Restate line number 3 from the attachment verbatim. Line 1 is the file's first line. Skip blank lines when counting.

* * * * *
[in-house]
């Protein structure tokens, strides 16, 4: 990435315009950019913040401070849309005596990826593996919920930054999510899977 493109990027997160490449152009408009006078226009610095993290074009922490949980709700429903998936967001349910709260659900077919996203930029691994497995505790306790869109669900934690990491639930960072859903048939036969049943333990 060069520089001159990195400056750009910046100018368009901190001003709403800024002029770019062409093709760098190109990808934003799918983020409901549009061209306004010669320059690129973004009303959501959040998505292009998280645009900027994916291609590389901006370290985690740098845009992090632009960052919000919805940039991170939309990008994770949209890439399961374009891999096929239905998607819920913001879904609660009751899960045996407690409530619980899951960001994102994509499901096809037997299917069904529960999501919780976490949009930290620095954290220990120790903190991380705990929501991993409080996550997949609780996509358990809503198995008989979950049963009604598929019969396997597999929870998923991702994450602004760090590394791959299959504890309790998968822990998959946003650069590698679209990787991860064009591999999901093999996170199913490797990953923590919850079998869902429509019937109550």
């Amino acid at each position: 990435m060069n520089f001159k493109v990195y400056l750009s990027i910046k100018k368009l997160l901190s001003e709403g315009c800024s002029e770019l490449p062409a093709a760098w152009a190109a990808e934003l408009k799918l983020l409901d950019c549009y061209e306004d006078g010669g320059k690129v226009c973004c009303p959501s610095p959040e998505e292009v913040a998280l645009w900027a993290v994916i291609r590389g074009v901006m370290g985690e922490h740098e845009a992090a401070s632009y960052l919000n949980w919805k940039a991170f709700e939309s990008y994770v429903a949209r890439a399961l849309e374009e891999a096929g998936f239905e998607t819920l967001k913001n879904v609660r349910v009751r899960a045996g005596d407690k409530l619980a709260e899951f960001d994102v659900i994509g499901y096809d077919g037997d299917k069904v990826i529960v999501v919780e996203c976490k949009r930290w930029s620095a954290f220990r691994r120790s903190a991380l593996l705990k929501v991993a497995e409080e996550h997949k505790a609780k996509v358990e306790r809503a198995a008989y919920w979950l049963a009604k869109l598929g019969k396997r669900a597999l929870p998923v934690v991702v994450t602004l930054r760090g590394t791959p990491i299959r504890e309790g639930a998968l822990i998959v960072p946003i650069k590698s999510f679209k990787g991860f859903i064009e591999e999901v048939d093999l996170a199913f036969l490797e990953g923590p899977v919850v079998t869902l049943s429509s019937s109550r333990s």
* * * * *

């Amino acid at each position: 990435m060069n520089f001159k493109v990195y400056l750009s990027i910046k100018k368009l997160l901190s001003e709403g315009c800024s002029e770019l490449p062409a093709a760098w152009a190109a990808e934003l408009k799918l983020l409901d950019c549009y061209e306004d006078g010669g320059k690129v226009c973004c009303p959501s610095p959040e998505e292009v913040a998280l645009w900027a993290v994916i291609r590389g074009v901006m370290g985690e922490h740098e845009a992090a401070s632009y960052l919000n949980w919805k940039a991170f709700e939309s990008y994770v429903a949209r890439a399961l849309e374009e891999a096929g998936f239905e998607t819920l967001k913001n879904v609660r349910v009751r899960a045996g005596d407690k409530l619980a709260e899951f960001d994102v659900i994509g499901y096809d077919g037997d299917k069904v990826i529960v999501v919780e996203c976490k949009r930290w930029s620095a954290f220990r691994r120790s903190a991380l593996l705990k929501v991993a497995e409080e996550h997949k505790a609780k996509v358990e306790r809503a198995a008989y919920w979950l049963a009604k869109l598929g019969k396997r669900a597999l929870p998923v934690v991702v994450t602004l930054r760090g590394t791959p990491i299959r504890e309790g639930a998968l822990i998959v960072p946003i650069k590698s999510f679209k990787g991860f859903i064009e591999e999901v048939d093999l996170a199913f036969l490797e990953g923590p899977v919850v079998t869902l049943s429509s019937s109550r333990s």